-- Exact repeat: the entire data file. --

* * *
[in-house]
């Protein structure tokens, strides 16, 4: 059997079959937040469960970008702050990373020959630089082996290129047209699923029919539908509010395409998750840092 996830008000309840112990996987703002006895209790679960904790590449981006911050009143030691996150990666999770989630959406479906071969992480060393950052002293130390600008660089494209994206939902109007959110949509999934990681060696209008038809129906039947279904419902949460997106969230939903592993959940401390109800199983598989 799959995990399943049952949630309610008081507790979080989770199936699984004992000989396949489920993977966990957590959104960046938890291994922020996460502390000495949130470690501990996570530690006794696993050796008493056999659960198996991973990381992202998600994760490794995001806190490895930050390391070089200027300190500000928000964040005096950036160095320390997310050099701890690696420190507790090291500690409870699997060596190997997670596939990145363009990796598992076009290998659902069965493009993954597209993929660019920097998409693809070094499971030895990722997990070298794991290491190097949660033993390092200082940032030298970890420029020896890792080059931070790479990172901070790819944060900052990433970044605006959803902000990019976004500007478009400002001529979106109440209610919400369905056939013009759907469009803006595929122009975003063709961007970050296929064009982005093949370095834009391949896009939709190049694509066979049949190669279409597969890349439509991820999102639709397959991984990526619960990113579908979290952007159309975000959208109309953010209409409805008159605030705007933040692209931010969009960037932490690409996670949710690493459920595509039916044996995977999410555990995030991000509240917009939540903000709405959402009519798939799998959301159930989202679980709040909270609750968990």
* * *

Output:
[in-house]
């Protein structure tokens, strides 16, 4: 059997079959937040469960970008702050990373020959630089082996290129047209699923029919539908509010395409998750840092 996830008000309840112990996987703002006895209790679960904790590449981006911050009143030691996150990666999770989630959406479906071969992480060393950052002293130390600008660089494209994206939902109007959110949509999934990681060696209008038809129906039947279904419902949460997106969230939903592993959940401390109800199983598989 799959995990399943049952949630309610008081507790979080989770199936699984004992000989396949489920993977966990957590959104960046938890291994922020996460502390000495949130470690501990996570530690006794696993050796008493056999659960198996991973990381992202998600994760490794995001806190490895930050390391070089200027300190500000928000964040005096950036160095320390997310050099701890690696420190507790090291500690409870699997060596190997997670596939990145363009990796598992076009290998659902069965493009993954597209993929660019920097998409693809070094499971030895990722997990070298794991290491190097949660033993390092200082940032030298970890420029020896890792080059931070790479990172901070790819944060900052990433970044605006959803902000990019976004500007478009400002001529979106109440209610919400369905056939013009759907469009803006595929122009975003063709961007970050296929064009982005093949370095834009391949896009939709190049694509066979049949190669279409597969890349439509991820999102639709397959991984990526619960990113579908979290952007159309975000959208109309953010209409409805008159605030705007933040692209931010969009960037932490690409996670949710690493459920595509039916044996995977999410555990995030991000509240917009939540903000709405959402009519798939799998959301159930989202679980709040909270609750968990």